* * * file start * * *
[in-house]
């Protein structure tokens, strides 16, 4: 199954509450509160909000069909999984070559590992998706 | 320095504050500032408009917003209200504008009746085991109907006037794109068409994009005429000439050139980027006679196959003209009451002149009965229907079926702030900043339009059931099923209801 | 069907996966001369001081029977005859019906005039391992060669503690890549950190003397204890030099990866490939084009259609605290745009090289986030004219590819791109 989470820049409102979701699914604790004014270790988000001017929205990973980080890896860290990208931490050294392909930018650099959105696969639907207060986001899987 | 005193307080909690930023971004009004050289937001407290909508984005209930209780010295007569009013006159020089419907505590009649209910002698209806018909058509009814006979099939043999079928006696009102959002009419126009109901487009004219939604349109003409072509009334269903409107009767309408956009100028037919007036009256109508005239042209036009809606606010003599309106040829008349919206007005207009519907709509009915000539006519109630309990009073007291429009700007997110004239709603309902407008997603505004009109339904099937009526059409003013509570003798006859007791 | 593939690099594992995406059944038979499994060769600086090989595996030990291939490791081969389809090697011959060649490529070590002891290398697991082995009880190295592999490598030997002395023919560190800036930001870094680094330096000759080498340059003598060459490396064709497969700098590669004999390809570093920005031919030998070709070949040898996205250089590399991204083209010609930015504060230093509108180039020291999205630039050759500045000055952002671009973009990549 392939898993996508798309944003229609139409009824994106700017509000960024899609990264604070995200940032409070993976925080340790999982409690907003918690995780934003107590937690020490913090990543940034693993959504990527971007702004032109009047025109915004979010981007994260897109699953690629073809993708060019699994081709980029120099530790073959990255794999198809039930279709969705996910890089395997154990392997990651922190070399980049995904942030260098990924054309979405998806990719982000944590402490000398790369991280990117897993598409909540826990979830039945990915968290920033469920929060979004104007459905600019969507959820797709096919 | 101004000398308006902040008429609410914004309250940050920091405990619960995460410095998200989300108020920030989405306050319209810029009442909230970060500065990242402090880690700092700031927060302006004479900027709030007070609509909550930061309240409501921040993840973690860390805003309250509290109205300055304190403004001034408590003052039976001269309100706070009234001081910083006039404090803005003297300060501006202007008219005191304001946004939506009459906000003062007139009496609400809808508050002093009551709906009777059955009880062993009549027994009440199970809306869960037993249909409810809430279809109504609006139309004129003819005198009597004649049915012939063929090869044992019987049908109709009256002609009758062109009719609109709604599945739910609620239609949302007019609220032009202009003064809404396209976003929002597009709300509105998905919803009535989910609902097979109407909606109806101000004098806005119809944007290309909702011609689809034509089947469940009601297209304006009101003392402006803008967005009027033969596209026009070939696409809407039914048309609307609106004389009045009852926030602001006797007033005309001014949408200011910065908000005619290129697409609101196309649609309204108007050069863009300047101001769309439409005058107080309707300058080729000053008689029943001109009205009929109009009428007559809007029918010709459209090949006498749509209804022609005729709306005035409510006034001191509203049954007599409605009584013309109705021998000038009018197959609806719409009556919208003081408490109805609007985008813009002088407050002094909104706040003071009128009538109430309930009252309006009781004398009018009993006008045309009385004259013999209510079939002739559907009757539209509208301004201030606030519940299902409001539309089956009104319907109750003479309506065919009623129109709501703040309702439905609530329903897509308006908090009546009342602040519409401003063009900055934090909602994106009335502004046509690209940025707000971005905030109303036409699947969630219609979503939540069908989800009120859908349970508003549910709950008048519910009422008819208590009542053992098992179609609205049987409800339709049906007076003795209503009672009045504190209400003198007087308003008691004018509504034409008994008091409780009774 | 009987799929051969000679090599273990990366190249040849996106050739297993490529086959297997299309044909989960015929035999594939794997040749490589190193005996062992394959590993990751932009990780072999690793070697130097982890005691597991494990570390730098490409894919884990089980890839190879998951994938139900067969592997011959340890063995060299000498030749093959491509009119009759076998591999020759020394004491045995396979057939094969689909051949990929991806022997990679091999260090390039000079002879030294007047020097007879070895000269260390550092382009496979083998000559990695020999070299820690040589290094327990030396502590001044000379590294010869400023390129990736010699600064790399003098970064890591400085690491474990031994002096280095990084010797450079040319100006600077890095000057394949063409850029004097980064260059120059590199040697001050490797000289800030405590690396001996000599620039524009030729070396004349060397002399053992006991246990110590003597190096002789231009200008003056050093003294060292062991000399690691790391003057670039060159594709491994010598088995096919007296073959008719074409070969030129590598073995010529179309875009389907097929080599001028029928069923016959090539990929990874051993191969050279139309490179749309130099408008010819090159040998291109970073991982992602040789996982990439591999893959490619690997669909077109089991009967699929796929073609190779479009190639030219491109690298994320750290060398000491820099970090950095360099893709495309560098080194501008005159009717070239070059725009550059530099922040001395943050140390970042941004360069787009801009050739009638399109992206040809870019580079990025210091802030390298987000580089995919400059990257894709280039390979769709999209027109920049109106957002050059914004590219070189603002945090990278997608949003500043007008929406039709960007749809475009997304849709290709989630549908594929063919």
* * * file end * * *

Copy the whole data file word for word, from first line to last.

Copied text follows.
[in-house]
């Protein structure tokens, strides 16, 4: 199954509450509160909000069909999984070559590992998706 | 320095504050500032408009917003209200504008009746085991109907006037794109068409994009005429000439050139980027006679196959003209009451002149009965229907079926702030900043339009059931099923209801 | 069907996966001369001081029977005859019906005039391992060669503690890549950190003397204890030099990866490939084009259609605290745009090289986030004219590819791109 989470820049409102979701699914604790004014270790988000001017929205990973980080890896860290990208931490050294392909930018650099959105696969639907207060986001899987 | 005193307080909690930023971004009004050289937001407290909508984005209930209780010295007569009013006159020089419907505590009649209910002698209806018909058509009814006979099939043999079928006696009102959002009419126009109901487009004219939604349109003409072509009334269903409107009767309408956009100028037919007036009256109508005239042209036009809606606010003599309106040829008349919206007005207009519907709509009915000539006519109630309990009073007291429009700007997110004239709603309902407008997603505004009109339904099937009526059409003013509570003798006859007791 | 593939690099594992995406059944038979499994060769600086090989595996030990291939490791081969389809090697011959060649490529070590002891290398697991082995009880190295592999490598030997002395023919560190800036930001870094680094330096000759080498340059003598060459490396064709497969700098590669004999390809570093920005031919030998070709070949040898996205250089590399991204083209010609930015504060230093509108180039020291999205630039050759500045000055952002671009973009990549 392939898993996508798309944003229609139409009824994106700017509000960024899609990264604070995200940032409070993976925080340790999982409690907003918690995780934003107590937690020490913090990543940034693993959504990527971007702004032109009047025109915004979010981007994260897109699953690629073809993708060019699994081709980029120099530790073959990255794999198809039930279709969705996910890089395997154990392997990651922190070399980049995904942030260098990924054309979405998806990719982000944590402490000398790369991280990117897993598409909540826990979830039945990915968290920033469920929060979004104007459905600019969507959820797709096919 | 101004000398308006902040008429609410914004309250940050920091405990619960995460410095998200989300108020920030989405306050319209810029009442909230970060500065990242402090880690700092700031927060302006004479900027709030007070609509909550930061309240409501921040993840973690860390805003309250509290109205300055304190403004001034408590003052039976001269309100706070009234001081910083006039404090803005003297300060501006202007008219005191304001946004939506009459906000003062007139009496609400809808508050002093009551709906009777059955009880062993009549027994009440199970809306869960037993249909409810809430279809109504609006139309004129003819005198009597004649049915012939063929090869044992019987049908109709009256002609009758062109009719609109709604599945739910609620239609949302007019609220032009202009003064809404396209976003929002597009709300509105998905919803009535989910609902097979109407909606109806101000004098806005119809944007290309909702011609689809034509089947469940009601297209304006009101003392402006803008967005009027033969596209026009070939696409809407039914048309609307609106004389009045009852926030602001006797007033005309001014949408200011910065908000005619290129697409609101196309649609309204108007050069863009300047101001769309439409005058107080309707300058080729000053008689029943001109009205009929109009009428007559809007029918010709459209090949006498749509209804022609005729709306005035409510006034001191509203049954007599409605009584013309109705021998000038009018197959609806719409009556919208003081408490109805609007985008813009002088407050002094909104706040003071009128009538109430309930009252309006009781004398009018009993006008045309009385004259013999209510079939002739559907009757539209509208301004201030606030519940299902409001539309089956009104319907109750003479309506065919009623129109709501703040309702439905609530329903897509308006908090009546009342602040519409401003063009900055934090909602994106009335502004046509690209940025707000971005905030109303036409699947969630219609979503939540069908989800009120859908349970508003549910709950008048519910009422008819208590009542053992098992179609609205049987409800339709049906007076003795209503009672009045504190209400003198007087308003008691004018509504034409008994008091409780009774 | 009987799929051969000679090599273990990366190249040849996106050739297993490529086959297997299309044909989960015929035999594939794997040749490589190193005996062992394959590993990751932009990780072999690793070697130097982890005691597991494990570390730098490409894919884990089980890839190879998951994938139900067969592997011959340890063995060299000498030749093959491509009119009759076998591999020759020394004491045995396979057939094969689909051949990929991806022997990679091999260090390039000079002879030294007047020097007879070895000269260390550092382009496979083998000559990695020999070299820690040589290094327990030396502590001044000379590294010869400023390129990736010699600064790399003098970064890591400085690491474990031994002096280095990084010797450079040319100006600077890095000057394949063409850029004097980064260059120059590199040697001050490797000289800030405590690396001996000599620039524009030729070396004349060397002399053992006991246990110590003597190096002789231009200008003056050093003294060292062991000399690691790391003057670039060159594709491994010598088995096919007296073959008719074409070969030129590598073995010529179309875009389907097929080599001028029928069923016959090539990929990874051993191969050279139309490179749309130099408008010819090159040998291109970073991982992602040789996982990439591999893959490619690997669909077109089991009967699929796929073609190779479009190639030219491109690298994320750290060398000491820099970090950095360099893709495309560098080194501008005159009717070239070059725009550059530099922040001395943050140390970042941004360069787009801009050739009638399109992206040809870019580079990025210091802030390298987000580089995919400059990257894709280039390979769709999209027109920049109106957002050059914004590219070189603002945090990278997608949003500043007008929406039709960007749809475009997304849709290709989630549908594929063919």